James Sheppard, Ph.D.
Dr. James Sheppard serves San Diego Zoo Global as a Senior Researcher in Recovery Ecology. He works on a wide variety of conservation research projects that benefit from spatial ecology approaches and analyses. He is currently researching the spatial ecology and habitat use of the California condor and developing ways to reduce impacts of renewable energy developments on wildlife populations. He is collaborating with the U.S. Geological Survey and the San Diego Supercomputer Center to create new tools to visualize and model animal movements and habitat use. He also founded and manages the Ellen Browning Scripps Spatial Ecology Lab.
James has a broad background in ecology, landscape ecology, geospatial modeling, and Geographic Information Science. He has extensive experience researching the ecology of diverse international taxa and habitats, including giant pandas, golden eagles, dugongs, and marine turtles. His research interests include the application of cutting-edge biotelemetry technologies, GIS, remote sensing, drones, and spatial modeling techniques to identify and characterize the ecology of threatened species and habitats in order to aid conservation management. His studies have informed government and private sector management efforts, including the zoning of habitat protection areas and the mitigation of renewable energy development impacts on endangered species.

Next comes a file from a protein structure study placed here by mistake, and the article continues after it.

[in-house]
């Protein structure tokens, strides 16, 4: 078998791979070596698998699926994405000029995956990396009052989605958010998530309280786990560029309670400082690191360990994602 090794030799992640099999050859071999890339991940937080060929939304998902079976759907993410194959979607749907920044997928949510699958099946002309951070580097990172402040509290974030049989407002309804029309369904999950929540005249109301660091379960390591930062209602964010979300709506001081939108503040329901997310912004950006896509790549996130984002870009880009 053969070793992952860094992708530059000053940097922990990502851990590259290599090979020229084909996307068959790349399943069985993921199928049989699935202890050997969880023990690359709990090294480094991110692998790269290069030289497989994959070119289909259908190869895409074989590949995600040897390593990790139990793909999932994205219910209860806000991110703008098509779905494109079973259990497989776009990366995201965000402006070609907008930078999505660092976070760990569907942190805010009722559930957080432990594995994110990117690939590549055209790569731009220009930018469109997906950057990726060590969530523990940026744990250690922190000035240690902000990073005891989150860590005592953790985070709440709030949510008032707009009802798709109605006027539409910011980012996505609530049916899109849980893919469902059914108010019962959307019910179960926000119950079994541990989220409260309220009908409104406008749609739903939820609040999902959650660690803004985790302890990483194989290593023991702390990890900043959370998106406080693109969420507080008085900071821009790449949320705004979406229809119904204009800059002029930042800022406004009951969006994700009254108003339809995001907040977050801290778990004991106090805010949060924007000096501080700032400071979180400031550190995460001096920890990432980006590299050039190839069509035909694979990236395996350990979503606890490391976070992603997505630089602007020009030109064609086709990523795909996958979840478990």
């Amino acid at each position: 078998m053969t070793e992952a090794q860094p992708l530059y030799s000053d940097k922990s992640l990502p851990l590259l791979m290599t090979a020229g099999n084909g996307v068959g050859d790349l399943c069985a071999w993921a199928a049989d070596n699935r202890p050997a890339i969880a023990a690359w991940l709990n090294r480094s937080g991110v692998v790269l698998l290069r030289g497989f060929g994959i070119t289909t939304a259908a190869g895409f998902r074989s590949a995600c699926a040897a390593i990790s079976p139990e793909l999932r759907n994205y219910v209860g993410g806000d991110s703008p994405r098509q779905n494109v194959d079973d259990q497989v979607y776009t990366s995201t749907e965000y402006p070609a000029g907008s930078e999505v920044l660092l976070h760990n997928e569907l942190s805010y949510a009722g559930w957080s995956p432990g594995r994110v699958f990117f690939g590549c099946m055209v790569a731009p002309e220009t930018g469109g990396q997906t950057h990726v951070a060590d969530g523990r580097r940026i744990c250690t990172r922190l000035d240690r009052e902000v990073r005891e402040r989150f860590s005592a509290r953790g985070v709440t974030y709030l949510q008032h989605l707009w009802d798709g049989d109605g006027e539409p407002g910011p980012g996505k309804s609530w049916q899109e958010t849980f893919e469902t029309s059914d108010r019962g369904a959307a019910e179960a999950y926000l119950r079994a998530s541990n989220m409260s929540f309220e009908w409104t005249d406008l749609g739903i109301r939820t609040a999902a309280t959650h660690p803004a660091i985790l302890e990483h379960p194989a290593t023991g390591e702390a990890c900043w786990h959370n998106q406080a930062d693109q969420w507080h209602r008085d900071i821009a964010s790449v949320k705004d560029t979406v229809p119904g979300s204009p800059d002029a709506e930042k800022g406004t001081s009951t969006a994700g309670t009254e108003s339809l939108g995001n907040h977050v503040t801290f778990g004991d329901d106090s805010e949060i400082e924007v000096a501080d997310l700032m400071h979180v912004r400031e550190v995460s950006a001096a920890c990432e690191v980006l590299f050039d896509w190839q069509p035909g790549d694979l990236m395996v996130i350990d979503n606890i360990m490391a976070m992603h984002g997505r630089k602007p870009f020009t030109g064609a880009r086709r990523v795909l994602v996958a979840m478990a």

James earned his doctorate from James Cook University. He currently serves as Chair of the Spatial Ecology & Telemetry Working Group of The Wildlife Society and Associate Editor of The Journal of Wildlife Management. He is excited to be part of an organization that is a global leader in the development and application of cutting-edge technologies for enhancing conservation of endangered species.